Morning Call: pick of the papers

The ten must-read comment pieces from this morning's papers.

1. Throw out the myths about Margaret Thatcher (Guardian)


The reality was that Thatcher was neither popular nor successful economically, writes Ken Livingstone. Labour must make a clean break with her policies.

2. How Labour can answer Blair’s seven questions (Times)

To expand Labour's support, Miliband should be bolder on housing, welfare and land taxation, says New Statesman editor Jason Cowley.

3. Sulking Tony Blair should show Ed Miliband some of the loyalty he demanded (Daily Mirror)

Blair may have been the right man to lead Labour at the 1997 election after John Smith’s death but he was past his sell-by date before the 2005 election, says Kevin Maguire.

4. Britain should not go back to the future (Financial Times)

The UK has been left an economy with a remarkably late-19th century look, writes Martin Wolf.

5. Seven lessons from Thatcher for the Tories (Times)

Her failures as well as her successes are worth analysing, says Tim Montgomerie.

6. Thatcher listened to voters – now it’s Farage who hears their despair (Daily Telegraph)

Ukip is no longer a single-issue party, it is widening its scope and enjoys the common touch with core voters that the main parties lack, says Fraser Nelson. 

7. Benefits don't look quite the electoral winner Cameron presumed (Guardian)

Attitudes to welfare change once people understand the detail, writes Polly Toynbee. For all last week's sound and fury, Labour was 10 points ahead.

8. Back-seat driving is a risky business, especially for Tony Blair (Independent)

The former PM was positively Trappist during the Brown years, says an Independent editorial. Not anymore.

9. A prophecy of prosperity after the gloom (Daily Telegraph)

Keynes and Thatcher each knew that growth would return, and soon than others thought, says Jeremy Warner.

10. Margaret Thatcher: Corporation blues (Guardian)

Conservative hostility towards the BBC was a constant theme in the Thatcher era, notes a Guardian editorial. With her death there has been a fresh spike.

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It's Gary Lineker 1, the Sun 0

The football hero has found himself at the heart of a Twitter storm over the refugee children debate.

The Mole wonders what sort of topsy-turvy universe we now live in where Gary Lineker is suddenly being called a “political activist” by a Conservative MP? Our favourite big-eared football pundit has found himself in a war of words with the Sun newspaper after wading into the controversy over the age of the refugee children granted entry into Britain from Calais.

Pictures published earlier this week in the right-wing press prompted speculation over the migrants' “true age”, and a Tory MP even went as far as suggesting that these children should have their age verified by dental X-rays. All of which leaves your poor Mole with a deeply furrowed brow. But luckily the British Dental Association was on hand to condemn the idea as unethical, inaccurate and inappropriate. Phew. Thank God for dentists.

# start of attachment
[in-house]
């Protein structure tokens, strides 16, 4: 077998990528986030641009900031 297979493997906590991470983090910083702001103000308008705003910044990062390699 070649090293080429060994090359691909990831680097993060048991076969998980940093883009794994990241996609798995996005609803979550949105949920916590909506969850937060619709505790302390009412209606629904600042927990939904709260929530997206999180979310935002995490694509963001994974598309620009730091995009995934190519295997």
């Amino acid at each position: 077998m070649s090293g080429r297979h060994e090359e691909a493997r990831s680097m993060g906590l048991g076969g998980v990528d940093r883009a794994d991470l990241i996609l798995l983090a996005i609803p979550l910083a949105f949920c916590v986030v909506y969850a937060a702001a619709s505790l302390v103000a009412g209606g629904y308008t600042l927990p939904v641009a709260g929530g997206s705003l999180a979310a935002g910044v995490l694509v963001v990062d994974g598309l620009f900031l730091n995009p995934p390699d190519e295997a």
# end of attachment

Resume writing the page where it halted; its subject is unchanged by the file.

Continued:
Back to old Big Ears, sorry, Saint Gary, who on Wednesday tweeted his outrage over the Murdoch-owned newspaper’s scaremongering coverage of the story. He smacked down the ex-English Defence League leader, Tommy Robinson, in a single tweet, calling him a “racist idiot”, and went on to defend his right to express his opinions freely on his feed.

The Sun hit back in traditional form, calling for Lineker to be ousted from his job as host of the BBC’s Match of the Day. The headline they chose? “Out on his ears”, of course, referring to the sporting hero’s most notable assets. In the article, the tabloid lays into Lineker, branding him a “leftie luvvie” and “jug-eared”. The article attacked him for describing those querying the age of the young migrants as “hideously racist” and suggested he had breached BBC guidelines on impartiality.

All of which has prompted calls for a boycott of the Sun and an outpouring of support for Lineker on Twitter. His fellow football hero Stan Collymore waded in, tweeting that he was on “Team Lineker”. Leading the charge against the Murdoch-owned title was the close ally of Labour leader Jeremy Corbyn and former Channel 4 News economics editor, Paul Mason, who tweeted:

Lineker, who is not accustomed to finding himself at the centre of such highly politicised arguments on social media, responded with typical good humour, saying he had received a bit of a “spanking”.

All of which leaves the Mole with renewed respect for Lineker and an uncharacteristic desire to watch this weekend’s Match of the Day to see if any trace of his new activist persona might surface.


I'm a mole, innit.